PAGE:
15 More Prompts to Develop Your Characters: Alcohol

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In honor of NaNoWriMo, it’s time to bring back my Character Development Prompts series! I opened my own NaNo novel this year with a scene in a busy bar, so alcohol seemed like a good topic to cover.

As always, I’m using they as a singular, non-gendered pronoun to stand in for the character of your choice.

First, are they a drinker or non-drinker?

For Drinkers:

  1. How frequently do they drink, and how much at a time?
  2. In what setting(s) do they drink? Alone, or only with company?
  3. What’s their preferred type of alcohol? How choosy are they?
  4. In social situations, are they more likely to buy drinks for others, or accept free drinks?
  5. How does imbibing alcohol affect their behavior? Their self-image? Their decision-making?
  6. How does the amount of alcohol they drink compare to how much they think they drink? If they had a drinking problem, could they realize it themselves, or would they need someone to tell them?
  7. How high is their tolerance?
  8. If they drink to excess, how badly do they get hungover, and how do they deal with it?
  9. Is there anyone in their life whom they must hide the fact that they drink, or the extent of their drinking?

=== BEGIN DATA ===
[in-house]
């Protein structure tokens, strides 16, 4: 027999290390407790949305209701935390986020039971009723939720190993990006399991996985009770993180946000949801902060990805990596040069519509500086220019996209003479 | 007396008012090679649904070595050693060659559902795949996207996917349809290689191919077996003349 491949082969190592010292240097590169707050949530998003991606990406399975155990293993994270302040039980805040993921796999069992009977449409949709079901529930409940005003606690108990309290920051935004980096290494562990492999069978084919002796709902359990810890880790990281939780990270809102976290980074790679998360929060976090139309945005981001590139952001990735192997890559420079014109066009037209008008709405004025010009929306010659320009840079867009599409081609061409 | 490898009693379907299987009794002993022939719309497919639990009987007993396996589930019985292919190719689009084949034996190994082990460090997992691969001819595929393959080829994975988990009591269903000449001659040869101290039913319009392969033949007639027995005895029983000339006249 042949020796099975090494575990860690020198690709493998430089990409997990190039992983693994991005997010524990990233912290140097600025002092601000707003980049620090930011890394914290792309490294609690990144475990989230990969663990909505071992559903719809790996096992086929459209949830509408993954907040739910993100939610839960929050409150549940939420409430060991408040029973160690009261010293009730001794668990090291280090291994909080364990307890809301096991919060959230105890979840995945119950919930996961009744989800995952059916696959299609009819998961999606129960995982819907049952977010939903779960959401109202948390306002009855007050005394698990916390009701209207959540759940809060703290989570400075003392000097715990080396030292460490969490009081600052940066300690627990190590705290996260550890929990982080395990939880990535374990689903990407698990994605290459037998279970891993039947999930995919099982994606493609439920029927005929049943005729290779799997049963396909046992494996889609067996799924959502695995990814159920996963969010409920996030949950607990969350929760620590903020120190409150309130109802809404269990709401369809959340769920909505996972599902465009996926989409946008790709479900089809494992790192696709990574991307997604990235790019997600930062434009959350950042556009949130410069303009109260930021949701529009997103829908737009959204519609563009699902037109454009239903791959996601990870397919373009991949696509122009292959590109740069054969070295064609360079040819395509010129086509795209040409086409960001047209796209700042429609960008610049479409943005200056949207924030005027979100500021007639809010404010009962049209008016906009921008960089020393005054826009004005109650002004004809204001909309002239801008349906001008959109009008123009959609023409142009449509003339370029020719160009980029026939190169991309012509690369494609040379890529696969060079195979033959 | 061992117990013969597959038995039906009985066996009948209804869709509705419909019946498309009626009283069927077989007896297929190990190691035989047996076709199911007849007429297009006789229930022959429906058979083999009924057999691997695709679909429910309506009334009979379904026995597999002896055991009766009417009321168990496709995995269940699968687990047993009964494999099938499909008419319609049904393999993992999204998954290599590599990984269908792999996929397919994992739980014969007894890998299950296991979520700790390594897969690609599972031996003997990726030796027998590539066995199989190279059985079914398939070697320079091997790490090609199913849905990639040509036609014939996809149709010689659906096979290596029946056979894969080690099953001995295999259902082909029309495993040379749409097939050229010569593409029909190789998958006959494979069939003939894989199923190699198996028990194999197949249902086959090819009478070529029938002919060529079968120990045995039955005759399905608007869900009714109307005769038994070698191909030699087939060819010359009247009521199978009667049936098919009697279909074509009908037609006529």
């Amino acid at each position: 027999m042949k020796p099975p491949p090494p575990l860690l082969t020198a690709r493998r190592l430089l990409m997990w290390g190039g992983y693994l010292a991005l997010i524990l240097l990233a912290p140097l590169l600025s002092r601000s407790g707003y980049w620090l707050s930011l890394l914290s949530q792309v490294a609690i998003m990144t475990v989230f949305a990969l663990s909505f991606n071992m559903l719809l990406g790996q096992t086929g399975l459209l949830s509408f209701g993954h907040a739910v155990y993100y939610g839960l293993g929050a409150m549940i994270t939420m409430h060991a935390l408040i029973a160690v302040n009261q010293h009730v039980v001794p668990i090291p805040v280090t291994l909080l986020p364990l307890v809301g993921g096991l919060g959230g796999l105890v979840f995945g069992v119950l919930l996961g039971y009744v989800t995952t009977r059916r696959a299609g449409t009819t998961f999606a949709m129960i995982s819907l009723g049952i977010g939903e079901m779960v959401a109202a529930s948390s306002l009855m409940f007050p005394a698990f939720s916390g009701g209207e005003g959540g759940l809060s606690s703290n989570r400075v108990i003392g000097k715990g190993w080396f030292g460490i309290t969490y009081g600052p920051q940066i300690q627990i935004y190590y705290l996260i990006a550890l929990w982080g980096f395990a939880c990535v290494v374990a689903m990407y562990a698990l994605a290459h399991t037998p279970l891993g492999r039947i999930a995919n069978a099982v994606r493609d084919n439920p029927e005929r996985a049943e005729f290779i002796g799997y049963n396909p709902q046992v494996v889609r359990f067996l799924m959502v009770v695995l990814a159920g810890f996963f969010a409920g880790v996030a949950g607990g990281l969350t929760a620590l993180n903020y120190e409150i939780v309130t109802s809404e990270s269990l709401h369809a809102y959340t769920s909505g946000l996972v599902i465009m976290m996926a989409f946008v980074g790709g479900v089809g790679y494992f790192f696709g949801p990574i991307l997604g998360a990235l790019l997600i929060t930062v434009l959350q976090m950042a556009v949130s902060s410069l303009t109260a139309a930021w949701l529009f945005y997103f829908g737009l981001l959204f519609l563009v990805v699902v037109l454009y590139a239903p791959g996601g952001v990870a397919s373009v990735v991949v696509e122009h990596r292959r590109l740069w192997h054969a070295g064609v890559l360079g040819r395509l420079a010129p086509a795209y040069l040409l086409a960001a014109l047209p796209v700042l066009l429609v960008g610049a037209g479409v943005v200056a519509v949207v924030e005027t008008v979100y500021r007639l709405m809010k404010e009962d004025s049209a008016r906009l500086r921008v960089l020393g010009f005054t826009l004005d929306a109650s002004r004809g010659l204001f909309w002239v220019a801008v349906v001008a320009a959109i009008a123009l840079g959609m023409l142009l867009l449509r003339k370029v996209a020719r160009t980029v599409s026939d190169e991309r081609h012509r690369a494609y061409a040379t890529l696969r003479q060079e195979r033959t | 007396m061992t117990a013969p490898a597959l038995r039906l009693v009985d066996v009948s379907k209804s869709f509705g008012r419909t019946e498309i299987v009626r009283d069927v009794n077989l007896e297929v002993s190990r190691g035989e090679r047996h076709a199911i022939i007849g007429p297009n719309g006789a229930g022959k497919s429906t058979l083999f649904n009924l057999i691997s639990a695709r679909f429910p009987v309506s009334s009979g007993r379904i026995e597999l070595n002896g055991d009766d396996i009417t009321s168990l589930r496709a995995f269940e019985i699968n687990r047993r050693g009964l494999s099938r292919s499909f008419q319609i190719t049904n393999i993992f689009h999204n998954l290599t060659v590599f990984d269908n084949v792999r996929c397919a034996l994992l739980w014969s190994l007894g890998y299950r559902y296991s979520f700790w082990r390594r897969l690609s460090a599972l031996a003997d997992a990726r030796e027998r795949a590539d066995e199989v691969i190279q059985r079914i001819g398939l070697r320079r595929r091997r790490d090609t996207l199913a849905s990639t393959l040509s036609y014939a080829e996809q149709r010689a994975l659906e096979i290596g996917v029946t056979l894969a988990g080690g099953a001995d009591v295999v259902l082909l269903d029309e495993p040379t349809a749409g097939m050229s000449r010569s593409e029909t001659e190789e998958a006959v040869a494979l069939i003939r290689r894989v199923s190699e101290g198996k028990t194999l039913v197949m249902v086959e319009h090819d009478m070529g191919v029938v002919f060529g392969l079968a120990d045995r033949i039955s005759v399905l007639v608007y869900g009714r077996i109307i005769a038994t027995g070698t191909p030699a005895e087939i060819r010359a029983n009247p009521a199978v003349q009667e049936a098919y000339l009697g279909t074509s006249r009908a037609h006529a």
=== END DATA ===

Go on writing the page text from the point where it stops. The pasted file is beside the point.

For Non-Drinkers:

  1. Is their avoidance of alcohol for medical, moral, or social reasons?
  2. Have they always been a non-drinker, or did they give it up? How long ago, and for what reason?
  3. How vigilantly do they avoid situations where they might be asked or expected to drink?
  4. When in those situations, how do they handle that expectation? What do they tell the ones encouraging them to drink?
  5. Do they limit or avoid contact with family, friends, or coworkers because the others are drinkers?
  6. Are they comfortable serving as a designated driver or other type of safeguard? How do they feel about missing out on the “fun” vs. providing a safety net for their friends?

I hope I’ve given you some nice, juicy questions to throw at your burgeoning NaNo characters (or any characters the rest of the year) to help you flesh them out. Not every story is going to have drinking, and please make sure you incorporate appropriate consequences for any truly dangerous behavior if you do–don’t glorify unhealthy drinking culture, but don’t ignore drinking entirely if it’s got a place in your story.